- During the last 3 years, the volatility is 26.5%, which is greater, thus worse than the value of 21.5% from the benchmark.

'Risk measures typically quantify the downside risk, whereas the standard deviation (an example of a deviation risk measure) measures both the upside and downside risk. Specifically, downside risk in our definition is the semi-deviation, that is the standard deviation of all negative returns.'

Which means for our asset as example:- Compared with the benchmark SPY (13.6%) in the period of the last 5 years, the downside deviation of 17.1% of Willis Towers Watson is higher, thus worse.
- Compared with SPY (15.7%) in the period of the last 3 years, the downside volatility of 18.6% is higher, thus worse.

'The Sharpe ratio (also known as the Sharpe index, the Sharpe measure, and the reward-to-variability ratio) is a way to examine the performance of an investment by adjusting for its risk. The ratio measures the excess return (or risk premium) per unit of deviation in an investment asset or a trading strategy, typically referred to as risk, named after William F. Sharpe.'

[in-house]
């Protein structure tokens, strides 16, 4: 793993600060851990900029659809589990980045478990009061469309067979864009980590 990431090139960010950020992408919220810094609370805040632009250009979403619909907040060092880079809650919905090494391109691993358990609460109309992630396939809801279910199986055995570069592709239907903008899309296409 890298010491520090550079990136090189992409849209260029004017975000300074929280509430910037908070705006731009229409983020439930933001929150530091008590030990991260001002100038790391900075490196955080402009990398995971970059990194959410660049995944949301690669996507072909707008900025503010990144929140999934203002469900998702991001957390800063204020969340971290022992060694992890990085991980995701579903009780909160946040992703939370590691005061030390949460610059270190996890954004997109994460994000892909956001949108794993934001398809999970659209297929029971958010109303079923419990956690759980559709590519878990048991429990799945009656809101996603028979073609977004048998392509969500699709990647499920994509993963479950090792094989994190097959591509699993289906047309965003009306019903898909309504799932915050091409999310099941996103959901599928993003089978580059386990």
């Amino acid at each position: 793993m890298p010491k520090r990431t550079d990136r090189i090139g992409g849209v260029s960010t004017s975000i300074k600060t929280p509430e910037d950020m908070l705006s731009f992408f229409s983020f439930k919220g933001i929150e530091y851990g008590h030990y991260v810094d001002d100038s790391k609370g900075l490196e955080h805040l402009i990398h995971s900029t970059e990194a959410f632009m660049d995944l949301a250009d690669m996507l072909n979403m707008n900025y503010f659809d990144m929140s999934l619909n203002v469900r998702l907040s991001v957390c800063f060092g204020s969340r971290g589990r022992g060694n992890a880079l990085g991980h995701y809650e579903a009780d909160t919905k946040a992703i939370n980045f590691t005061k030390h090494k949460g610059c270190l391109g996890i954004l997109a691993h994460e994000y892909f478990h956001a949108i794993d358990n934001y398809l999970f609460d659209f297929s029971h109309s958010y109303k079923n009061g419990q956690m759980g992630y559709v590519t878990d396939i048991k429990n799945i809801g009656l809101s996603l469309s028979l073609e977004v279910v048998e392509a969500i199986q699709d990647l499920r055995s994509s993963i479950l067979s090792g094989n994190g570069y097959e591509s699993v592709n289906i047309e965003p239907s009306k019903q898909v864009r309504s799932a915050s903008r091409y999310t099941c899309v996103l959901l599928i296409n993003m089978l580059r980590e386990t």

Applying this definition to our asset in some examples:- Compared with the benchmark SPY (0.45) in the period of the last 5 years, the Sharpe Ratio of 0.41 of Willis Towers Watson is lower, thus worse.
- Compared with SPY (0.42) in the period of the last 3 years, the Sharpe Ratio of 0.42 is larger, thus better.

'The Sortino ratio measures the risk-adjusted return of an investment asset, portfolio, or strategy. It is a modification of the Sharpe ratio but penalizes only those returns falling below a user-specified target or required rate of return, while the Sharpe ratio penalizes both upside and downside volatility equally. Though both ratios measure an investment's risk-adjusted return, they do so in significantly different ways that will frequently lead to differing conclusions as to the true nature of the investment's return-generating efficiency. The Sortino ratio is used as a way to compare the risk-adjusted performance of programs with differing risk and return profiles. In general, risk-adjusted returns seek to normalize the risk across programs and then see which has the higher return unit per risk.'